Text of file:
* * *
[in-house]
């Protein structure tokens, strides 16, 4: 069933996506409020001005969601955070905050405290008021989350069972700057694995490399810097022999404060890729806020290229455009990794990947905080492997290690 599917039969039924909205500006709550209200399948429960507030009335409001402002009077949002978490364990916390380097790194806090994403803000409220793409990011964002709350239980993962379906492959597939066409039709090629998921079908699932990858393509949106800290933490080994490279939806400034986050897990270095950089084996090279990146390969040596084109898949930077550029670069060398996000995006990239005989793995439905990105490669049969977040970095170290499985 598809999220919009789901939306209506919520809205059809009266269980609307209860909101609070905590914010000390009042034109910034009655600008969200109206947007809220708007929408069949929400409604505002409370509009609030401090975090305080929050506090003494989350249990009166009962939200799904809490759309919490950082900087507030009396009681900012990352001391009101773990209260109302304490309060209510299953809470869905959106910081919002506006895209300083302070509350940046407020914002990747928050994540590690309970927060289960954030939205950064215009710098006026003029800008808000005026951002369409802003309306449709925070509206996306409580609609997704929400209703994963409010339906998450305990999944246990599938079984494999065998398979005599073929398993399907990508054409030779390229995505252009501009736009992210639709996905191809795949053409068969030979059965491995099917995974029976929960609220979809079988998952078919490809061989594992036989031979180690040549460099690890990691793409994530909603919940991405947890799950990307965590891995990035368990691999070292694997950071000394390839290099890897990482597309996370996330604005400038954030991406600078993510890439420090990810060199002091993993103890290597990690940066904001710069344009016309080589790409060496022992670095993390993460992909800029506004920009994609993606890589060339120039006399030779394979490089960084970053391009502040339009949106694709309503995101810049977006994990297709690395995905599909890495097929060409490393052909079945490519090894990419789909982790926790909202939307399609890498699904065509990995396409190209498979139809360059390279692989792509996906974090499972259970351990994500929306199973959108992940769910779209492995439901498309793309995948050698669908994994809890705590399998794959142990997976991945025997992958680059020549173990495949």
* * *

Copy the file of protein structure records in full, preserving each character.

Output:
[in-house]
């Protein structure tokens, strides 16, 4: 069933996506409020001005969601955070905050405290008021989350069972700057694995490399810097022999404060890729806020290229455009990794990947905080492997290690 599917039969039924909205500006709550209200399948429960507030009335409001402002009077949002978490364990916390380097790194806090994403803000409220793409990011964002709350239980993962379906492959597939066409039709090629998921079908699932990858393509949106800290933490080994490279939806400034986050897990270095950089084996090279990146390969040596084109898949930077550029670069060398996000995006990239005989793995439905990105490669049969977040970095170290499985 598809999220919009789901939306209506919520809205059809009266269980609307209860909101609070905590914010000390009042034109910034009655600008969200109206947007809220708007929408069949929400409604505002409370509009609030401090975090305080929050506090003494989350249990009166009962939200799904809490759309919490950082900087507030009396009681900012990352001391009101773990209260109302304490309060209510299953809470869905959106910081919002506006895209300083302070509350940046407020914002990747928050994540590690309970927060289960954030939205950064215009710098006026003029800008808000005026951002369409802003309306449709925070509206996306409580609609997704929400209703994963409010339906998450305990999944246990599938079984494999065998398979005599073929398993399907990508054409030779390229995505252009501009736009992210639709996905191809795949053409068969030979059965491995099917995974029976929960609220979809079988998952078919490809061989594992036989031979180690040549460099690890990691793409994530909603919940991405947890799950990307965590891995990035368990691999070292694997950071000394390839290099890897990482597309996370996330604005400038954030991406600078993510890439420090990810060199002091993993103890290597990690940066904001710069344009016309080589790409060496022992670095993390993460992909800029506004920009994609993606890589060339120039006399030779394979490089960084970053391009502040339009949106694709309503995101810049977006994990297709690395995905599909890495097929060409490393052909079945490519090894990419789909982790926790909202939307399609890498699904065509990995396409190209498979139809360059390279692989792509996906974090499972259970351990994500929306199973959108992940769910779209492995439901498309793309995948050698669908994994809890705590399998794959142990997976991945025997992958680059020549173990495949």